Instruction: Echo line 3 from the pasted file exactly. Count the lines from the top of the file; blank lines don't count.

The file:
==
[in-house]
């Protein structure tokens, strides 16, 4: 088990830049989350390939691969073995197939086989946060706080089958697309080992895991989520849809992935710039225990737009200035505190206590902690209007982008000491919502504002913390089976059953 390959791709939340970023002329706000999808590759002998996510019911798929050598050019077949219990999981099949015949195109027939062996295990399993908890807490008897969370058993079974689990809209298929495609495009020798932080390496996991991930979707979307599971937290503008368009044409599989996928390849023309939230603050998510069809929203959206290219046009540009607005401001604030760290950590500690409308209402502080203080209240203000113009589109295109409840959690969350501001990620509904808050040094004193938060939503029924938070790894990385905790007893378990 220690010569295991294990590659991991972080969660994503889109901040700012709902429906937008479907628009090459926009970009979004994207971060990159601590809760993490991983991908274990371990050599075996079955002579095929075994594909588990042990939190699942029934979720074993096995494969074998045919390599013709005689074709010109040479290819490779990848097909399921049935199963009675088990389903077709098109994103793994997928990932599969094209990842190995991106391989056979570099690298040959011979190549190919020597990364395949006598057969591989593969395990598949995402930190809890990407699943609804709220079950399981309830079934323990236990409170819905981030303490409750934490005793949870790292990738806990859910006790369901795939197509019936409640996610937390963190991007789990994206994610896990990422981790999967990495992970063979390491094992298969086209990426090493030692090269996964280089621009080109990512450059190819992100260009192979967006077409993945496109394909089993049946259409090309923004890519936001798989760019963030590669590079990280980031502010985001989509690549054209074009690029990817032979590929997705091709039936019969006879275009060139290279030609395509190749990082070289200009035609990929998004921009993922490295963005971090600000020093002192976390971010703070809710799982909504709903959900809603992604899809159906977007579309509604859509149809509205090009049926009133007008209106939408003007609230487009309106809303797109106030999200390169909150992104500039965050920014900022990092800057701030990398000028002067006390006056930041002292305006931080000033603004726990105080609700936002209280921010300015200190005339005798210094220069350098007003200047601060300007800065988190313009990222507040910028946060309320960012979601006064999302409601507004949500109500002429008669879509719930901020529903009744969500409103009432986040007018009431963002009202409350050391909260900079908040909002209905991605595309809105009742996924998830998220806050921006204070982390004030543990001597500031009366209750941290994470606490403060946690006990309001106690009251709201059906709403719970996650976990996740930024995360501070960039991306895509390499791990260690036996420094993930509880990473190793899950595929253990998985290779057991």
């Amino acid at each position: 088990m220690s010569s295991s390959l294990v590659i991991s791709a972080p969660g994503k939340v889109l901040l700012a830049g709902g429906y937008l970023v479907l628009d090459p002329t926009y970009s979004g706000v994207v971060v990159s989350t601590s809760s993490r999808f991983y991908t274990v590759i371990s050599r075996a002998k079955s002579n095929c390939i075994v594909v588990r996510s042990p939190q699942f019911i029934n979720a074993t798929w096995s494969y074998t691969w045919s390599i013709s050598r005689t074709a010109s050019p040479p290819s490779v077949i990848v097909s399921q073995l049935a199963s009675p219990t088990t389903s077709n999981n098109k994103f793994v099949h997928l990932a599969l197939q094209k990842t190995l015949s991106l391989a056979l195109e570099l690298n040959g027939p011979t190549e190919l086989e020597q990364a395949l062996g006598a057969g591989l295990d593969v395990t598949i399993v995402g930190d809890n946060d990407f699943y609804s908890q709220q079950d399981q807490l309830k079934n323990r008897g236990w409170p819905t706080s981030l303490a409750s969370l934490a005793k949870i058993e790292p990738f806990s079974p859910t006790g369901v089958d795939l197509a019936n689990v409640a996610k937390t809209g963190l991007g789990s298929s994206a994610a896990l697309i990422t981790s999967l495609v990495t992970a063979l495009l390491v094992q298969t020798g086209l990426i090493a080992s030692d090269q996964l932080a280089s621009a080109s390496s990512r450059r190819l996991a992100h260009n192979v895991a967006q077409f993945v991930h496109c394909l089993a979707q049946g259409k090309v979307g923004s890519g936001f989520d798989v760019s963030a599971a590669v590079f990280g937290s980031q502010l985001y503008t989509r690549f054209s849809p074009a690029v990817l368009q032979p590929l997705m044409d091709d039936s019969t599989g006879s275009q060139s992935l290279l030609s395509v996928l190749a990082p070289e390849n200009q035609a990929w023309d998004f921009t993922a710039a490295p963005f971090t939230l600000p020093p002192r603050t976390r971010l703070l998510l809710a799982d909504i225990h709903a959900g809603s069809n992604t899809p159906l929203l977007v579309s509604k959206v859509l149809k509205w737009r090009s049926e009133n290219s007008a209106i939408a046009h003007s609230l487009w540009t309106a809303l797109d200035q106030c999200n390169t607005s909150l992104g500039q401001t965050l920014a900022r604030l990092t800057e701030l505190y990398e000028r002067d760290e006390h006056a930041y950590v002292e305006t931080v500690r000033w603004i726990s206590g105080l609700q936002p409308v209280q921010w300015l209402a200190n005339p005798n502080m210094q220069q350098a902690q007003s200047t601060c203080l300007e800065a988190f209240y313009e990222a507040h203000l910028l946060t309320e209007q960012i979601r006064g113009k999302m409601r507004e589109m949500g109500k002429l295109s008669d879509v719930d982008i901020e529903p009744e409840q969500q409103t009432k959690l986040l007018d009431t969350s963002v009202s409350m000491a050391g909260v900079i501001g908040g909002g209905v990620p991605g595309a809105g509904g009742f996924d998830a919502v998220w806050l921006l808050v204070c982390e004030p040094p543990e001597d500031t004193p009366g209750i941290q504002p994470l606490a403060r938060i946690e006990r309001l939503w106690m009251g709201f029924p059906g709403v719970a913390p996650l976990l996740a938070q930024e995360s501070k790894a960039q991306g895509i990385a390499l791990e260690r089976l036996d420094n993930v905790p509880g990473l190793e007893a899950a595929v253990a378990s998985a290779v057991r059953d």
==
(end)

């Amino acid at each position: 088990m220690s010569s295991s390959l294990v590659i991991s791709a972080p969660g994503k939340v889109l901040l700012a830049g709902g429906y937008l970023v479907l628009d090459p002329t926009y970009s979004g706000v994207v971060v990159s989350t601590s809760s993490r999808f991983y991908t274990v590759i371990s050599r075996a002998k079955s002579n095929c390939i075994v594909v588990r996510s042990p939190q699942f019911i029934n979720a074993t798929w096995s494969y074998t691969w045919s390599i013709s050598r005689t074709a010109s050019p040479p290819s490779v077949i990848v097909s399921q073995l049935a199963s009675p219990t088990t389903s077709n999981n098109k994103f793994v099949h997928l990932a599969l197939q094209k990842t190995l015949s991106l391989a056979l195109e570099l690298n040959g027939p011979t190549e190919l086989e020597q990364a395949l062996g006598a057969g591989l295990d593969v395990t598949i399993v995402g930190d809890n946060d990407f699943y609804s908890q709220q079950d399981q807490l309830k079934n323990r008897g236990w409170p819905t706080s981030l303490a409750s969370l934490a005793k949870i058993e790292p990738f806990s079974p859910t006790g369901v089958d795939l197509a019936n689990v409640a996610k937390t809209g963190l991007g789990s298929s994206a994610a896990l697309i990422t981790s999967l495609v990495t992970a063979l495009l390491v094992q298969t020798g086209l990426i090493a080992s030692d090269q996964l932080a280089s621009a080109s390496s990512r450059r190819l996991a992100h260009n192979v895991a967006q077409f993945v991930h496109c394909l089993a979707q049946g259409k090309v979307g923004s890519g936001f989520d798989v760019s963030a599971a590669v590079f990280g937290s980031q502010l985001y503008t989509r690549f054209s849809p074009a690029v990817l368009q032979p590929l997705m044409d091709d039936s019969t599989g006879s275009q060139s992935l290279l030609s395509v996928l190749a990082p070289e390849n200009q035609a990929w023309d998004f921009t993922a710039a490295p963005f971090t939230l600000p020093p002192r603050t976390r971010l703070l998510l809710a799982d909504i225990h709903a959900g809603s069809n992604t899809p159906l929203l977007v579309s509604k959206v859509l149809k509205w737009r090009s049926e009133n290219s007008a209106i939408a046009h003007s609230l487009w540009t309106a809303l797109d200035q106030c999200n390169t607005s909150l992104g500039q401001t965050l920014a900022r604030l990092t800057e701030l505190y990398e000028r002067d760290e006390h006056a930041y950590v002292e305006t931080v500690r000033w603004i726990s206590g105080l609700q936002p409308v209280q921010w300015l209402a200190n005339p005798n502080m210094q220069q350098a902690q007003s200047t601060c203080l300007e800065a988190f209240y313009e990222a507040h203000l910028l946060t309320e209007q960012i979601r006064g113009k999302m409601r507004e589109m949500g109500k002429l295109s008669d879509v719930d982008i901020e529903p009744e409840q969500q409103t009432k959690l986040l007018d009431t969350s963002v009202s409350m000491a050391g909260v900079i501001g908040g909002g209905v990620p991605g595309a809105g509904g009742f996924d998830a919502v998220w806050l921006l808050v204070c982390e004030p040094p543990e001597d500031t004193p009366g209750i941290q504002p994470l606490a403060r938060i946690e006990r309001l939503w106690m009251g709201f029924p059906g709403v719970a913390p996650l976990l996740a938070q930024e995360s501070k790894a960039q991306g895509i990385a390499l791990e260690r089976l036996d420094n993930v905790p509880g990473l190793e007893a899950a595929v253990a378990s998985a290779v057991r059953d």